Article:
Breest v. Perrin

624 F.2d 1112 (1980) | Cited 15 times | First Circuit | July 11, 1980

The chief issue presented on this appeal is whether the prosecution's acquiescence in a witness's erroneous assertion that he had not been offered any deal for his testimony constituted a denial of due process under Napue v. Illinois, 360 U.S. 264, 79 S. Ct. 1173, 3 L. Ed. 2d 1217 (1959), and Giglio v. United States, 405 U.S. 150, 92 S. Ct. 763, 31 L. Ed. 2d 104 (1972). Finding that it did not, we affirm the decision of the district court, 479 F. Supp. 495, and deny the petition for habeas corpus relief.

On the night of Saturday, February 27, 1971, an eighteen year old woman named Susan Randall left a Manchester, New Hampshire, restaurant with a young woman friend. Wearing a two-tone, brown fur coat, and a brown floppy hat with a dark rim, Ms. Randall parted company with her friend shortly before midnight and walked in the direction of Granite Square, Manchester. This was the last time that anyone who knew her saw her alive. Approximately three days later her partially nude and brutally beaten body was discovered on the ice twenty-five feet beneath the Merrimack River bridge in Concord, New Hampshire.

Numerous witnesses, some of whom had been in a Granite Square restaurant on the night of February 27, testified that shortly after midnight there was a girl wearing a "floppy hat, brown hat, and a fur coat" hitchhiking from Granite Square, looking for a ride east on Granite Street, in the direction where Susan Randall lived. Several of these witnesses stated that at approximately 12:45 a.m. a white car with blue upholstery stopped and picked up the girl. One witness, an auto mechanic, stated that the car was a 1964 Chevrolet Impala. Another, who drove a two-door 1964 Chevrolet Impala, stated that the car was not an Impala. One witness also testified that the driver of the car, who remained seated in the car, was a "big man", "around six feet tall; very broad shoulders", with "a big head for a man of his size".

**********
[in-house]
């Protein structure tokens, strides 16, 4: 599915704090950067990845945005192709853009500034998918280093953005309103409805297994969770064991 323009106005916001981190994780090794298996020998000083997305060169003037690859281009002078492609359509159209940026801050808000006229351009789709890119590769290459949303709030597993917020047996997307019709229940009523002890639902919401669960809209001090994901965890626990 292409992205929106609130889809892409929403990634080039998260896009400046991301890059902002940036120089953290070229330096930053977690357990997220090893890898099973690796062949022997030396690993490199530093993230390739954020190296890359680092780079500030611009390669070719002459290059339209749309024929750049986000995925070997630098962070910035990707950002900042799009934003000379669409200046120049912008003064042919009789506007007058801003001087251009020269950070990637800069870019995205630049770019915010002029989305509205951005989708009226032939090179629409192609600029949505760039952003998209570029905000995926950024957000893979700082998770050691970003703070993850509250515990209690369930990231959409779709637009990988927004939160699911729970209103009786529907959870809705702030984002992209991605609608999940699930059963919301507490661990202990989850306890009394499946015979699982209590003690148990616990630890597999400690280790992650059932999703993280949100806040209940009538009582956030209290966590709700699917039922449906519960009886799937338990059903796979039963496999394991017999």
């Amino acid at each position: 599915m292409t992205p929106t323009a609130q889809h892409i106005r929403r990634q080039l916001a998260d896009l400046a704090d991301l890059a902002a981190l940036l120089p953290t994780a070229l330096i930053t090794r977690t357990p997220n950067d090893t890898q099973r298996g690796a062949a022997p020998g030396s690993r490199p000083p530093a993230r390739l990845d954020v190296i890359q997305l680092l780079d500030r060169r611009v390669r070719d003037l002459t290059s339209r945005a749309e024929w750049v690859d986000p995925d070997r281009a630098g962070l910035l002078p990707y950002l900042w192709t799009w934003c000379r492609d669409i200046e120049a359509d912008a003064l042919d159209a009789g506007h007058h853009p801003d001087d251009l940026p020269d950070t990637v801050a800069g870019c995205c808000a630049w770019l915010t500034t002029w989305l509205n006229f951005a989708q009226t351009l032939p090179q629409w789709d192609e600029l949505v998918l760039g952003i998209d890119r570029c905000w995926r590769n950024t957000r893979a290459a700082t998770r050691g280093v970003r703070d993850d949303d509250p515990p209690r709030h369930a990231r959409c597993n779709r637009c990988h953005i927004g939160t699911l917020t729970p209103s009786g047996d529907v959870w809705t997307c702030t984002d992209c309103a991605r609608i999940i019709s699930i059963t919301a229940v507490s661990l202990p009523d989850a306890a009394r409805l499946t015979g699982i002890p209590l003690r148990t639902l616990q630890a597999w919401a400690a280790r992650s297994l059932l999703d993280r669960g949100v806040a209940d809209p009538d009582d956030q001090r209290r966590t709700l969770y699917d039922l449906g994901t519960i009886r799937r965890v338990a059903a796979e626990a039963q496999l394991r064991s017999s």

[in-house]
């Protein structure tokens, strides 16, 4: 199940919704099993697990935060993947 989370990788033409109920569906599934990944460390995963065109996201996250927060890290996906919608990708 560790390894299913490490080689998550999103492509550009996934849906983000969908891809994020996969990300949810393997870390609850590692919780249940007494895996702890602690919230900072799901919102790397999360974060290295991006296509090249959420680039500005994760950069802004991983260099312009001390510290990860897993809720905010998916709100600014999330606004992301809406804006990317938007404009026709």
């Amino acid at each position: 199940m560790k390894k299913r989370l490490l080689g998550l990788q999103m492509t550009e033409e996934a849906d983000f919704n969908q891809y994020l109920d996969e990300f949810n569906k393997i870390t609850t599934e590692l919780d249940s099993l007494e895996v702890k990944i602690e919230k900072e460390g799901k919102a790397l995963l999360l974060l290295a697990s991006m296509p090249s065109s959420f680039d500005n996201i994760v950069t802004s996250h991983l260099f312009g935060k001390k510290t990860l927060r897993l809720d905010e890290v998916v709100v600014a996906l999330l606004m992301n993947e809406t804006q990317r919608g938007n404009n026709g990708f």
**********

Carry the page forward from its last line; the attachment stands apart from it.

Petitioner, who is approximately six feet tall and weighs two hundred pounds, owned and drove a white four-door 1964 Ford with blue upholstery. During the last few days of February, 1971, he was moving furniture from a former residence in Manchester to a new apartment in Lowell, Massachusetts. A Lowell neighbor testified that he assisted petitioner in unloading furniture on the night of February 27 and that shortly before 11 p.m. petitioner departed in the direction of Manchester, telling the neighbor that he was returning for another load of furniture. The neighbor also stated that petitioner had not returned by the time that he went to bed, shortly after midnight.

A Manchester woman testified that petitioner, whom she described as "disturbed, angry and belligerent" at the time, arrived at her house at approximately 11:45 p.m. February 27, saying that he wanted to speak to one of her children. She stated that she told petitioner to leave her house, since she did not want him seeing her teenage children, and that he finally left shortly after midnight, getting into his car and driving in the direction of Granite Square. The woman called the police the following Monday to complain about petitioner, telling them roughly the same story set forth in her testimony.